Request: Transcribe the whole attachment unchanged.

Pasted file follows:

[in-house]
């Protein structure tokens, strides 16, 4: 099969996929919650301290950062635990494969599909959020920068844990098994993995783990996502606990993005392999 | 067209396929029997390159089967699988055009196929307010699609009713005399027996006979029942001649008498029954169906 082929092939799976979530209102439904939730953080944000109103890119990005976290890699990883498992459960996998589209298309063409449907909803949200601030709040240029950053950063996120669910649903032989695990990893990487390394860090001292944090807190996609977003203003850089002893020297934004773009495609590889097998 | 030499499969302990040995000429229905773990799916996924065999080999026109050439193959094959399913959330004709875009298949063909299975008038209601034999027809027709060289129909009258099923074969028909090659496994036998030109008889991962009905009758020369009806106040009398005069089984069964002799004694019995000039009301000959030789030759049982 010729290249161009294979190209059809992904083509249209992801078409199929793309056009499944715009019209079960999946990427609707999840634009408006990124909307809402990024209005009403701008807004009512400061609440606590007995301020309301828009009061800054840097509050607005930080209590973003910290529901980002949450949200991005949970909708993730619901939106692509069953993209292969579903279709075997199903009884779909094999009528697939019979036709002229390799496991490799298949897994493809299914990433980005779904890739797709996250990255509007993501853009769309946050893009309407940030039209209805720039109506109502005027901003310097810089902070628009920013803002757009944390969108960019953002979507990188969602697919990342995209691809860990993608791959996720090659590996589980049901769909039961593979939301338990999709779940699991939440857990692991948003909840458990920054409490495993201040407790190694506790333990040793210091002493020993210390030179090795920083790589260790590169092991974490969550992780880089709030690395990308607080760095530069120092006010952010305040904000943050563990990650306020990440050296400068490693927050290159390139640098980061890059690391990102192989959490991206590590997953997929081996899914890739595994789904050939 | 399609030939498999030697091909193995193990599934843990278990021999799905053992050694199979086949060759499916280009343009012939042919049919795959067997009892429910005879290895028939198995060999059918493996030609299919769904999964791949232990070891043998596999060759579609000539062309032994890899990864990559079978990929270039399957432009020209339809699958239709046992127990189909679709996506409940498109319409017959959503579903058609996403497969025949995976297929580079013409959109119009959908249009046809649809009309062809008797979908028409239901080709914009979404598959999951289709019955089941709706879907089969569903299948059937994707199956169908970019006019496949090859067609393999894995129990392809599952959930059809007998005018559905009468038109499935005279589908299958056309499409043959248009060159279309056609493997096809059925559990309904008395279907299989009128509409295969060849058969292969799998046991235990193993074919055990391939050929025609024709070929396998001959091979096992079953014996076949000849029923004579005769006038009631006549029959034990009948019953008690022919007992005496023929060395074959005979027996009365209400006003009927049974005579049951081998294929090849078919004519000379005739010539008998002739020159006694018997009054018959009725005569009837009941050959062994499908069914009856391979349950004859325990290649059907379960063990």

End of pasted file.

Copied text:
[in-house]
């Protein structure tokens, strides 16, 4: 099969996929919650301290950062635990494969599909959020920068844990098994993995783990996502606990993005392999 | 067209396929029997390159089967699988055009196929307010699609009713005399027996006979029942001649008498029954169906 082929092939799976979530209102439904939730953080944000109103890119990005976290890699990883498992459960996998589209298309063409449907909803949200601030709040240029950053950063996120669910649903032989695990990893990487390394860090001292944090807190996609977003203003850089002893020297934004773009495609590889097998 | 030499499969302990040995000429229905773990799916996924065999080999026109050439193959094959399913959330004709875009298949063909299975008038209601034999027809027709060289129909009258099923074969028909090659496994036998030109008889991962009905009758020369009806106040009398005069089984069964002799004694019995000039009301000959030789030759049982 010729290249161009294979190209059809992904083509249209992801078409199929793309056009499944715009019209079960999946990427609707999840634009408006990124909307809402990024209005009403701008807004009512400061609440606590007995301020309301828009009061800054840097509050607005930080209590973003910290529901980002949450949200991005949970909708993730619901939106692509069953993209292969579903279709075997199903009884779909094999009528697939019979036709002229390799496991490799298949897994493809299914990433980005779904890739797709996250990255509007993501853009769309946050893009309407940030039209209805720039109506109502005027901003310097810089902070628009920013803002757009944390969108960019953002979507990188969602697919990342995209691809860990993608791959996720090659590996589980049901769909039961593979939301338990999709779940699991939440857990692991948003909840458990920054409490495993201040407790190694506790333990040793210091002493020993210390030179090795920083790589260790590169092991974490969550992780880089709030690395990308607080760095530069120092006010952010305040904000943050563990990650306020990440050296400068490693927050290159390139640098980061890059690391990102192989959490991206590590997953997929081996899914890739595994789904050939 | 399609030939498999030697091909193995193990599934843990278990021999799905053992050694199979086949060759499916280009343009012939042919049919795959067997009892429910005879290895028939198995060999059918493996030609299919769904999964791949232990070891043998596999060759579609000539062309032994890899990864990559079978990929270039399957432009020209339809699958239709046992127990189909679709996506409940498109319409017959959503579903058609996403497969025949995976297929580079013409959109119009959908249009046809649809009309062809008797979908028409239901080709914009979404598959999951289709019955089941709706879907089969569903299948059937994707199956169908970019006019496949090859067609393999894995129990392809599952959930059809007998005018559905009468038109499935005279589908299958056309499409043959248009060159279309056609493997096809059925559990309904008395279907299989009128509409295969060849058969292969799998046991235990193993074919055990391939050929025609024709070929396998001959091979096992079953014996076949000849029923004579005769006038009631006549029959034990009948019953008690022919007992005496023929060395074959005979027996009365209400006003009927049974005579049951081998294929090849078919004519000379005739010539008998002739020159006694018997009054018959009725005569009837009941050959062994499908069914009856391979349950004859325990290649059907379960063990």